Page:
Jamie explains that how you interact with your environment is not quite developed when you come into the world. Instead, we are developed and shaped by our primary caregivers, the environment around us, and our experiences growing up, is what shapes our nervous system. So how our primary caregivers relate with our stress and their own stress affects how our nervous system is wired. If your caregiver had limited capacity and they weren’t attuning, meaning picking up your cues, responding to your needs, and being there to support you when you were having challenging emotions or crying, their response shaped how you respond and attune to yourself and stress in life moving forward. So it’s not necessarily that you’re born anxious, it’s shaped and influenced throughout your life to become a certain way.
What Does Nervous System Regulation Look Like?
A common misconception about nervous system regulation is that once you become a regulated person, you’ll become calm and chill all the time, and this is not what regulation is. Nervous system regulation is the ability to let yourself mobilize, get into action when you need to, and then come back to a baseline where you can be present, engaged, and safe.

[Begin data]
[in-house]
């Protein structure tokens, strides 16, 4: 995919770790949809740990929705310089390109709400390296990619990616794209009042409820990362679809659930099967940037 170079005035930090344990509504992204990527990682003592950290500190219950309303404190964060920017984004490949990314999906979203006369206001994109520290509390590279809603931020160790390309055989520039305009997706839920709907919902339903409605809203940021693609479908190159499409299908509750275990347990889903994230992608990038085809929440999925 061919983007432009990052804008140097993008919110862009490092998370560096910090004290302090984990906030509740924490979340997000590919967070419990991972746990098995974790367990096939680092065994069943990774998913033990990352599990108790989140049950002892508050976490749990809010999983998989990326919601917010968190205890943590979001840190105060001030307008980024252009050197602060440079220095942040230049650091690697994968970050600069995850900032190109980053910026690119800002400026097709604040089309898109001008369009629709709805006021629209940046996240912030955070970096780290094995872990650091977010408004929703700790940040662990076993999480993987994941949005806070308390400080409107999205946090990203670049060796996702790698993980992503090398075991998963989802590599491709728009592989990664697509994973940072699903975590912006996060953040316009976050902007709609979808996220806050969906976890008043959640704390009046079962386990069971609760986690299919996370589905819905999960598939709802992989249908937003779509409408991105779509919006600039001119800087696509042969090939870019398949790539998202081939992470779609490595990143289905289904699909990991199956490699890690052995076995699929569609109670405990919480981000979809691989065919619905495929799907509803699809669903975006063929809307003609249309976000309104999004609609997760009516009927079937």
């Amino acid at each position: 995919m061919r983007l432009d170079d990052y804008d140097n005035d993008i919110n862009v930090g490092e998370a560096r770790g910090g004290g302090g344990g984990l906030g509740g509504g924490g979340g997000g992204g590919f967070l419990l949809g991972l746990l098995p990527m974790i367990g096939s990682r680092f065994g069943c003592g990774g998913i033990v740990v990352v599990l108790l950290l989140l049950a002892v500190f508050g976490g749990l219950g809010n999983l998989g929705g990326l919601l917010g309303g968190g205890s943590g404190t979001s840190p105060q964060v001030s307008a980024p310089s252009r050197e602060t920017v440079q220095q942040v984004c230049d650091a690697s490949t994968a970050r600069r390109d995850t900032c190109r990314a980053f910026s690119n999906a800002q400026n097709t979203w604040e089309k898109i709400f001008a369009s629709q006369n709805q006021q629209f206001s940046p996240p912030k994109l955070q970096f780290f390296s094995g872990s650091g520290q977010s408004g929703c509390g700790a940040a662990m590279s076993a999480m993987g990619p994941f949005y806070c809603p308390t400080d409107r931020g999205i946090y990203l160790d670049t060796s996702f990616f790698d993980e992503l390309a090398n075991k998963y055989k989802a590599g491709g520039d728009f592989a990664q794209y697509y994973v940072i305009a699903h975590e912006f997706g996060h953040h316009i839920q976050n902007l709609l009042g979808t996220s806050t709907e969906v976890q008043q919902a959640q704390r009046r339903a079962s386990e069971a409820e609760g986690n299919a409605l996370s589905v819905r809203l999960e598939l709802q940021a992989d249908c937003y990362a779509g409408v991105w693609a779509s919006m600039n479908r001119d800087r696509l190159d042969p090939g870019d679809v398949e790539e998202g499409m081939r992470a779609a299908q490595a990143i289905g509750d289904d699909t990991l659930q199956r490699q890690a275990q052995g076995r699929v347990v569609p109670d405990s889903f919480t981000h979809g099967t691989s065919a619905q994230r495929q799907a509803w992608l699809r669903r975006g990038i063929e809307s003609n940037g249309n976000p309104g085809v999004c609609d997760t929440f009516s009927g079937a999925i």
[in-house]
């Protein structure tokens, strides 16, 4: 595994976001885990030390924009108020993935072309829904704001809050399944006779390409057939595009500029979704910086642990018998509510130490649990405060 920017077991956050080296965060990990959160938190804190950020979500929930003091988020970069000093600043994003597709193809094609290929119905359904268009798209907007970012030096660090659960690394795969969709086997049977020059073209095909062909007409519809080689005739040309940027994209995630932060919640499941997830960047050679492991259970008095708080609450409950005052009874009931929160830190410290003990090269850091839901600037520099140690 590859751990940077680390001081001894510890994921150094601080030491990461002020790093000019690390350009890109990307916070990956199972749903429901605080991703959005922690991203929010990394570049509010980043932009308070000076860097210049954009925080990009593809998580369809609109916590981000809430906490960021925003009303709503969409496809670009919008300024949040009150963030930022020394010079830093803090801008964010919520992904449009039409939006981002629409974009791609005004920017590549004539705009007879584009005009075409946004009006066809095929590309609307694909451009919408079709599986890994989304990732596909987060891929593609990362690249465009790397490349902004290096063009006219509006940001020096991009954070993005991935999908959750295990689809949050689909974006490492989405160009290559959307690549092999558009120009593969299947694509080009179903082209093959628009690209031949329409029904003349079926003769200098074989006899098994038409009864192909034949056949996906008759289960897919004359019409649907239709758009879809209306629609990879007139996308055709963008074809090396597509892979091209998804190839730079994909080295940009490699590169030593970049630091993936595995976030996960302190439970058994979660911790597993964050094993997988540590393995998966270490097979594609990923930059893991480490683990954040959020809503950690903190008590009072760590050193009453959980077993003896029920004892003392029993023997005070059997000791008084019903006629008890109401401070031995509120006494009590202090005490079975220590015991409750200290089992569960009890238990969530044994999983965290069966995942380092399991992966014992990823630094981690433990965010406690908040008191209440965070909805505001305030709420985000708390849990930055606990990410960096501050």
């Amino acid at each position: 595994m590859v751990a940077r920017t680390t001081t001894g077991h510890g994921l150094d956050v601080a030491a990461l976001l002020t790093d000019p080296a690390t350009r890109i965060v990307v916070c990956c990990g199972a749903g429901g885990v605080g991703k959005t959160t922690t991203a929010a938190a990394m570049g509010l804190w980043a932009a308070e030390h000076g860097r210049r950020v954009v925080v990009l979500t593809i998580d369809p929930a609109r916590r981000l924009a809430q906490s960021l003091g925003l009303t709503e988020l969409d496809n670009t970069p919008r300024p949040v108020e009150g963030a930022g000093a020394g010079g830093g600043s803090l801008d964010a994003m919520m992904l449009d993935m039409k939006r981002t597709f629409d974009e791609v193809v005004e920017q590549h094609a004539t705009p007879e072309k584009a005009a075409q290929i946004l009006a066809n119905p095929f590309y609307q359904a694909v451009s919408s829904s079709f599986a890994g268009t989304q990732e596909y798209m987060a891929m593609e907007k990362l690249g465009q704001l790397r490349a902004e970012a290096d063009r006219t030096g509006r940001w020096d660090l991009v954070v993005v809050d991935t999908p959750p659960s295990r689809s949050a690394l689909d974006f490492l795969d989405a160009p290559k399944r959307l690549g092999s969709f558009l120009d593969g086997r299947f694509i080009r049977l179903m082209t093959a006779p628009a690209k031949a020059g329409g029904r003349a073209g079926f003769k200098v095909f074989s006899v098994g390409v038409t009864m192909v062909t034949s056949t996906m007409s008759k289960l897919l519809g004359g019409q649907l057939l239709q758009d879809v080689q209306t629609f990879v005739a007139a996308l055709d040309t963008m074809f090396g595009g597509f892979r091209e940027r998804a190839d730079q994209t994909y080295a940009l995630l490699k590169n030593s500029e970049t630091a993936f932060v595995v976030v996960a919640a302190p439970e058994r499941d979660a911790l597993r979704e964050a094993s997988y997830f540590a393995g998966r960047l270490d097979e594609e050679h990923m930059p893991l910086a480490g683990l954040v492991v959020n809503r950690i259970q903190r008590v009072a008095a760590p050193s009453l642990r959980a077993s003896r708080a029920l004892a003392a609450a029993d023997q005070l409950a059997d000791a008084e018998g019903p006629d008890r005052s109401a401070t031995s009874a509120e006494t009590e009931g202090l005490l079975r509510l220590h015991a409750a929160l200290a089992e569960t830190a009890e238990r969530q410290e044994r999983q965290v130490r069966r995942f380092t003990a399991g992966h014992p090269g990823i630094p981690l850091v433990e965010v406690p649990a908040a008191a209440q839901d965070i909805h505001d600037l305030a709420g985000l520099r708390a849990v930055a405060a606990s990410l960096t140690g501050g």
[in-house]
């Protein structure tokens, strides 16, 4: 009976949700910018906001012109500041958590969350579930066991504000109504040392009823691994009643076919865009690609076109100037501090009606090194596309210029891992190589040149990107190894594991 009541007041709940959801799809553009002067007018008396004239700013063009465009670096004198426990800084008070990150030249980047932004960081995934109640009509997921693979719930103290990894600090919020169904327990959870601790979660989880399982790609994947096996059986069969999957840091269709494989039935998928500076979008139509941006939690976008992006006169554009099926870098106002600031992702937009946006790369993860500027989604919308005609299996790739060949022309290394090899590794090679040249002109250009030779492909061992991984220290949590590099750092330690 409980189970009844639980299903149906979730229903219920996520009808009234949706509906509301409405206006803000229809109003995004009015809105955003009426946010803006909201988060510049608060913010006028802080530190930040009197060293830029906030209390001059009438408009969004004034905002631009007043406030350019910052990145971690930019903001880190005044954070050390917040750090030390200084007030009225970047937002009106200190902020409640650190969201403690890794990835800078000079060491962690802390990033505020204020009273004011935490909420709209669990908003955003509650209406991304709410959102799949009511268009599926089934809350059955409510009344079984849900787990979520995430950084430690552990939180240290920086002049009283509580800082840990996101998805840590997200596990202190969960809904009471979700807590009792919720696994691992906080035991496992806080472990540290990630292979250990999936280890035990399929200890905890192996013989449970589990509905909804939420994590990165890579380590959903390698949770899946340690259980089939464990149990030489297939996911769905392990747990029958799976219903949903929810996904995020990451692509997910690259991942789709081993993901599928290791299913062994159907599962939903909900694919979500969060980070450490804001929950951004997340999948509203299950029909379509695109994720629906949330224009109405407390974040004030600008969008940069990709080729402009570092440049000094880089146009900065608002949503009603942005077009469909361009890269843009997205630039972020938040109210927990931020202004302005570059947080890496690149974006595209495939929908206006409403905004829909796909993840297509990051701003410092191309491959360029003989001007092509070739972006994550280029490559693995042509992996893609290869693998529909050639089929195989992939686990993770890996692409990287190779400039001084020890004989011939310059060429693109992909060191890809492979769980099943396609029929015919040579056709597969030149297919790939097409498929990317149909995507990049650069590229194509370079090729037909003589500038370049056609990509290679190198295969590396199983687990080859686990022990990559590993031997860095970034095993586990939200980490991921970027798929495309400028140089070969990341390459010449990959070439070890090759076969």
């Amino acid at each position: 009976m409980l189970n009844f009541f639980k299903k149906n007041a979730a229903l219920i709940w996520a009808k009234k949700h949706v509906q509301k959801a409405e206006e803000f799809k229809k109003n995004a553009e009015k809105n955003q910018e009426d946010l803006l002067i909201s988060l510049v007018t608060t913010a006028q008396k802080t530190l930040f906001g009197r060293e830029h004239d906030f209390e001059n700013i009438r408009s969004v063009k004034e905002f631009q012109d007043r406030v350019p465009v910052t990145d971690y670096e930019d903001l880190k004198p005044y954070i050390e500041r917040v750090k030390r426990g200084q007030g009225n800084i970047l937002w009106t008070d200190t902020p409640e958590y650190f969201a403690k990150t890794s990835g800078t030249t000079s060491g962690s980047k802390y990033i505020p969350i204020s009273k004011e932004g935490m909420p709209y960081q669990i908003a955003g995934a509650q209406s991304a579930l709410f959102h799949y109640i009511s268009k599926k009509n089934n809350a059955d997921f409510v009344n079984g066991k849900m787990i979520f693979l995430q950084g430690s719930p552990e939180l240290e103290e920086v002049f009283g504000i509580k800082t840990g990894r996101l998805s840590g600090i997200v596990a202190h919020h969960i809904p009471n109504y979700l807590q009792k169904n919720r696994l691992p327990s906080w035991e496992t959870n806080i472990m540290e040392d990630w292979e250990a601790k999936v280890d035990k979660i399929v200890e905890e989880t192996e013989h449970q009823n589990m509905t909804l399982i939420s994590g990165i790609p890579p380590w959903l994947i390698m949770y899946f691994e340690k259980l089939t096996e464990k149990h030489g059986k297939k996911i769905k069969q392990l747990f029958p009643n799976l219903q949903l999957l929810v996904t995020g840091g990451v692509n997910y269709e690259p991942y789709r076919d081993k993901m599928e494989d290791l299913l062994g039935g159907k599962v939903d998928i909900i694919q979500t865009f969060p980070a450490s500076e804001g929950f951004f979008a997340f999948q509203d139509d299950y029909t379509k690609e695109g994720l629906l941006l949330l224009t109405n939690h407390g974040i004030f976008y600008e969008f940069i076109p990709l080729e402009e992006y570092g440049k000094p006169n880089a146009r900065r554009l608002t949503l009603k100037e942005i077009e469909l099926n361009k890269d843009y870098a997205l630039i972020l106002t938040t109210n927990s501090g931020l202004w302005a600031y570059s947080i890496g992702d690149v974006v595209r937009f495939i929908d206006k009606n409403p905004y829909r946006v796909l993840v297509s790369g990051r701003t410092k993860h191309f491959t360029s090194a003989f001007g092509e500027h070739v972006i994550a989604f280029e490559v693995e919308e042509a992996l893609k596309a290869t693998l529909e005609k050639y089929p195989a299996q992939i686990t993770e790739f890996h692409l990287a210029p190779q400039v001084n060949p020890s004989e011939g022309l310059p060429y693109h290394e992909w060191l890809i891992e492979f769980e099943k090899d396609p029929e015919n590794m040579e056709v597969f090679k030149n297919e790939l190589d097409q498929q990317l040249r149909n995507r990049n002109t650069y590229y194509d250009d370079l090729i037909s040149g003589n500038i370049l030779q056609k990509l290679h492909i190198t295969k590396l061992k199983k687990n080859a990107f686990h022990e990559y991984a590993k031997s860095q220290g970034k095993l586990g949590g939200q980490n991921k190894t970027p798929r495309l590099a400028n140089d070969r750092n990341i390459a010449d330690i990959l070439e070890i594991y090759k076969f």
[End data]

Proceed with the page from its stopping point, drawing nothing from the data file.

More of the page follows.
Regulation is about…
Mobilizing when you need to and then coming back to safety when the threat is removed.
Shifting into energy conversation mode when needed and allowing yourself to rest.
Not being stuck in any state for too long.
Having the ability to appropriately assess and respond to your environment internally and externally.